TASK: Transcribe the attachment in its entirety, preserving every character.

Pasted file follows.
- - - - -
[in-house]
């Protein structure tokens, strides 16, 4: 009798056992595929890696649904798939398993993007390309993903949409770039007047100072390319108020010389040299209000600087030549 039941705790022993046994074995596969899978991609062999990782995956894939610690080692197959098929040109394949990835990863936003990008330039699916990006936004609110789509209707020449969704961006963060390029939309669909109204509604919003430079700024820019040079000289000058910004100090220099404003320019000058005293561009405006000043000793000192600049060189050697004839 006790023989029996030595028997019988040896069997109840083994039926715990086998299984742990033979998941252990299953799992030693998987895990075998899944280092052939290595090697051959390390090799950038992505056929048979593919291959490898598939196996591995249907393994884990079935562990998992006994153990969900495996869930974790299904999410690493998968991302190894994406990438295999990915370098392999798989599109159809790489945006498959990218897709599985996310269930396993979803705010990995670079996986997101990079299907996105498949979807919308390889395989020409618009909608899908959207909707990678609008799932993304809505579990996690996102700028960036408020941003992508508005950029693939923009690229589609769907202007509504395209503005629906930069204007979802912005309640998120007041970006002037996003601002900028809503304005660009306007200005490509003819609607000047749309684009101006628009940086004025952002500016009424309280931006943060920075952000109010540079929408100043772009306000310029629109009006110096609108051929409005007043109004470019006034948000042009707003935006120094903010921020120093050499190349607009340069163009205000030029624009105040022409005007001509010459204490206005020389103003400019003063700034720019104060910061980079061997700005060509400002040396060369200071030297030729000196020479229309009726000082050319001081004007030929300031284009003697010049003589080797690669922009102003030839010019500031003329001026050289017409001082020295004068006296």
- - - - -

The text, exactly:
[in-house]
């Protein structure tokens, strides 16, 4: 009798056992595929890696649904798939398993993007390309993903949409770039007047100072390319108020010389040299209000600087030549 039941705790022993046994074995596969899978991609062999990782995956894939610690080692197959098929040109394949990835990863936003990008330039699916990006936004609110789509209707020449969704961006963060390029939309669909109204509604919003430079700024820019040079000289000058910004100090220099404003320019000058005293561009405006000043000793000192600049060189050697004839 006790023989029996030595028997019988040896069997109840083994039926715990086998299984742990033979998941252990299953799992030693998987895990075998899944280092052939290595090697051959390390090799950038992505056929048979593919291959490898598939196996591995249907393994884990079935562990998992006994153990969900495996869930974790299904999410690493998968991302190894994406990438295999990915370098392999798989599109159809790489945006498959990218897709599985996310269930396993979803705010990995670079996986997101990079299907996105498949979807919308390889395989020409618009909608899908959207909707990678609008799932993304809505579990996690996102700028960036408020941003992508508005950029693939923009690229589609769907202007509504395209503005629906930069204007979802912005309640998120007041970006002037996003601002900028809503304005660009306007200005490509003819609607000047749309684009101006628009940086004025952002500016009424309280931006943060920075952000109010540079929408100043772009306000310029629109009006110096609108051929409005007043109004470019006034948000042009707003935006120094903010921020120093050499190349607009340069163009205000030029624009105040022409005007001509010459204490206005020389103003400019003063700034720019104060910061980079061997700005060509400002040396060369200071030297030729000196020479229309009726000082050319001081004007030929300031284009003697010049003589080797690669922009102003030839010019500031003329001026050289017409001082020295004068006296």